The city's employment services agency has put $27 million of its more than $120 million annual budget into at least a dozen job training programs. But Valarie Ashley, executive director of the Southeast Ministry program that runs the Anacostia Mentoring and Employment Network, sees a need for still more, especially programs that nurture the attitudes needed to keep jobs once they are found.
"People come from backgrounds of having no role models of how to work or how to cope with the stresses of a workplace," Ashley said. "If you're not raised in an environment where you see people get up and go to work you don't know. You don't hear family members come home and complain about a boss or co-worker to each other and then let it go and not bring it up at the job site."Started work at 14
The drugs, the record, the child-care problems, the anger at indifferent bosses. Angie Walker has experienced it all.
Walker, the middle child in a family of nine, started working at age 14 after school for her father, a Lorton corrections officer who ran his own businesses at night -- a TV repair shop, a video arcade and later the restaurant. Her mother ran the household.
In 1981, she graduated from Eastern High School and three years later had her first of four children. She landed two federal government office jobs but when a relative fell sick and couldn't watch her kids, she quit. By the early 1990s, Walker got caught up in the District's crack epidemic and spent nearly a decade as an addict. When she couldn't get her hands on cash, she traded dinners of fried chicken and collard greens.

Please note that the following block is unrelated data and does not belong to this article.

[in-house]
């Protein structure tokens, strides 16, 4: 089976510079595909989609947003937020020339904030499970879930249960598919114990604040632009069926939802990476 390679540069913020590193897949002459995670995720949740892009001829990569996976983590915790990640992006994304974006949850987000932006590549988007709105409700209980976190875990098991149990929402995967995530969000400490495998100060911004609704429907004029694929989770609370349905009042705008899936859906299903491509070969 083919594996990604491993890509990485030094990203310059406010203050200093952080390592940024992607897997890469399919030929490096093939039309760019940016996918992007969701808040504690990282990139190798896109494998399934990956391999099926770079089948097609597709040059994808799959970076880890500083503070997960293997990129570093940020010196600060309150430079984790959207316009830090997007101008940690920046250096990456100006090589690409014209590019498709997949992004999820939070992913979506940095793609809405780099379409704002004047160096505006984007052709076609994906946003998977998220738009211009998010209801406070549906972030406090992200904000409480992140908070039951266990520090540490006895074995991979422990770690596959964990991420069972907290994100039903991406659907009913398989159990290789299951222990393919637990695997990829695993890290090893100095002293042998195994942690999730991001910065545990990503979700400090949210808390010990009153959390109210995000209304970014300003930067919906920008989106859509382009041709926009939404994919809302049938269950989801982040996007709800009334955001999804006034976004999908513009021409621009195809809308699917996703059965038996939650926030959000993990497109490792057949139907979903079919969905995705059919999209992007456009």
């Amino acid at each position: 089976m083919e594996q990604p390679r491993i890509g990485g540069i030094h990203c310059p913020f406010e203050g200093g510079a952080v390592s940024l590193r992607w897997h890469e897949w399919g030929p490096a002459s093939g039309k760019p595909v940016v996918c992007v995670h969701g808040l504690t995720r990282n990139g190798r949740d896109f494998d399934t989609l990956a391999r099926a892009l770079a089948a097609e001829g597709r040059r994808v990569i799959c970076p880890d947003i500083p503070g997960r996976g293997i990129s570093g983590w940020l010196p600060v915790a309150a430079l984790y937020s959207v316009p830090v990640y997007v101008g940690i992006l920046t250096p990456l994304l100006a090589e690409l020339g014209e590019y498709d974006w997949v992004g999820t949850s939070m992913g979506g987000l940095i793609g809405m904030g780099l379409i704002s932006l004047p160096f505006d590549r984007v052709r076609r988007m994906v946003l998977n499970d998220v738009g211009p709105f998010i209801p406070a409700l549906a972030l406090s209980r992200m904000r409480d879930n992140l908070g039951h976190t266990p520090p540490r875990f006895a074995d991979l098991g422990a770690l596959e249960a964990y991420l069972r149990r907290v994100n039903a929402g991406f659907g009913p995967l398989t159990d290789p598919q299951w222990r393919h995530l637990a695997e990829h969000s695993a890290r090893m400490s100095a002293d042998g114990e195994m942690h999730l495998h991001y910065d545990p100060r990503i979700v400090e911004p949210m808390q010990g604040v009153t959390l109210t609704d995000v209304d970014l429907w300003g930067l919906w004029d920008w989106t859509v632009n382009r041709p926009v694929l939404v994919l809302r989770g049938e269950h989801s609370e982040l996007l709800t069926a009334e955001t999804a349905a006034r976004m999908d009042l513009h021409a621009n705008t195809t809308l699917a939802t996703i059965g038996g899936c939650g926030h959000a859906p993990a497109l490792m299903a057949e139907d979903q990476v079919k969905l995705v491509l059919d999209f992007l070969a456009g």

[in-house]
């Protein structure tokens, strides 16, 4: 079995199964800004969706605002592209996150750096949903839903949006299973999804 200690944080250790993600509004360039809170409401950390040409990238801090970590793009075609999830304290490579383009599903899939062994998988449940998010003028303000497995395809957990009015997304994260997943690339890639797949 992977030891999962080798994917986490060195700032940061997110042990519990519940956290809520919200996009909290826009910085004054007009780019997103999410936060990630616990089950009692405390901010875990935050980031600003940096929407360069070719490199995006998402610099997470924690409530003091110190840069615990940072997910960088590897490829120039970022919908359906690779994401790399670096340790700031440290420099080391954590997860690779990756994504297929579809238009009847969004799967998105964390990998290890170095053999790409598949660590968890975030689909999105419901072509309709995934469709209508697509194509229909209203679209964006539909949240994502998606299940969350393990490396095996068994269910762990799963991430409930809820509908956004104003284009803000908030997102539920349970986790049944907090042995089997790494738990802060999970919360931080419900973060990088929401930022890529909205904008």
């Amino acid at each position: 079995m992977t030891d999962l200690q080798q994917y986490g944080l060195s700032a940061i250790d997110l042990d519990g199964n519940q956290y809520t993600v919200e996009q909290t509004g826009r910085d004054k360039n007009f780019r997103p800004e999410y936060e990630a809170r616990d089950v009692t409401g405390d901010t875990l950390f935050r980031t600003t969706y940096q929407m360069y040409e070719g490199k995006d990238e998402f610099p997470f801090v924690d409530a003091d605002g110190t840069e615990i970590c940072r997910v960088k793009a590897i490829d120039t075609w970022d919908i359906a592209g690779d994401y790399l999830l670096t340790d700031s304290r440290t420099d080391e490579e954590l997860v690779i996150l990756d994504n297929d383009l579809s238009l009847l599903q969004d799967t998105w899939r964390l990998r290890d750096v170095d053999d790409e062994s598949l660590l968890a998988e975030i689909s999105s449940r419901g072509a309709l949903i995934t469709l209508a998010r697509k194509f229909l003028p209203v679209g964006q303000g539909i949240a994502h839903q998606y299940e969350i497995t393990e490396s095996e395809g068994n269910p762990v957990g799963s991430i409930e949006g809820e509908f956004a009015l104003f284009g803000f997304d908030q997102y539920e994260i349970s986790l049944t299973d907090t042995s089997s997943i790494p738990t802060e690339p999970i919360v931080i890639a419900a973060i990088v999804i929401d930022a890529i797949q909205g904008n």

"I got tired of that life," she said, and when her father died in 1999, she quit drugs. "I got tired of being tired."
In 2000, she entered a one-year culinary program at Stratford University in Fairfax -- and still owes $4,000 in loans. After graduating, she got hired by a Silver Spring temp agency. Her high energy, bright smile and cooking skills eventually turned her temp spots into full-time gigs that often lasted a year, cooking in the kitchens of a Marriott hotel, a nursing home and a hospital.
But as the economy slowed so did her hours. She'd get 16 hours one week, none the next. She badly wanted to get in as a cook with D.C. public schools but no luck -- thousands have applied in the past few months.
In late April, she gets a promising tip. A new soul food restaurant needs a cook. So after finishing at Inova, Walker weaves her way through traffic and pulls up to the front of Mac A'licious at Fifth and Kennedy streets NW.
She's cooked fried chicken, fish and sweet potato pies for years. But on this warm, spring afternoon, with so much at stake, she feels only worry. Can she cook well enough? Will the owner ask the dreaded question: Have you ever been convicted of a crime?
In the early 1990s, high on crack, she'd broken her sister's car window and shoplifted lingerie from Tysons Corner. In 2006 she was found guilty of a simple assault charge for getting into a fight at a laundromat.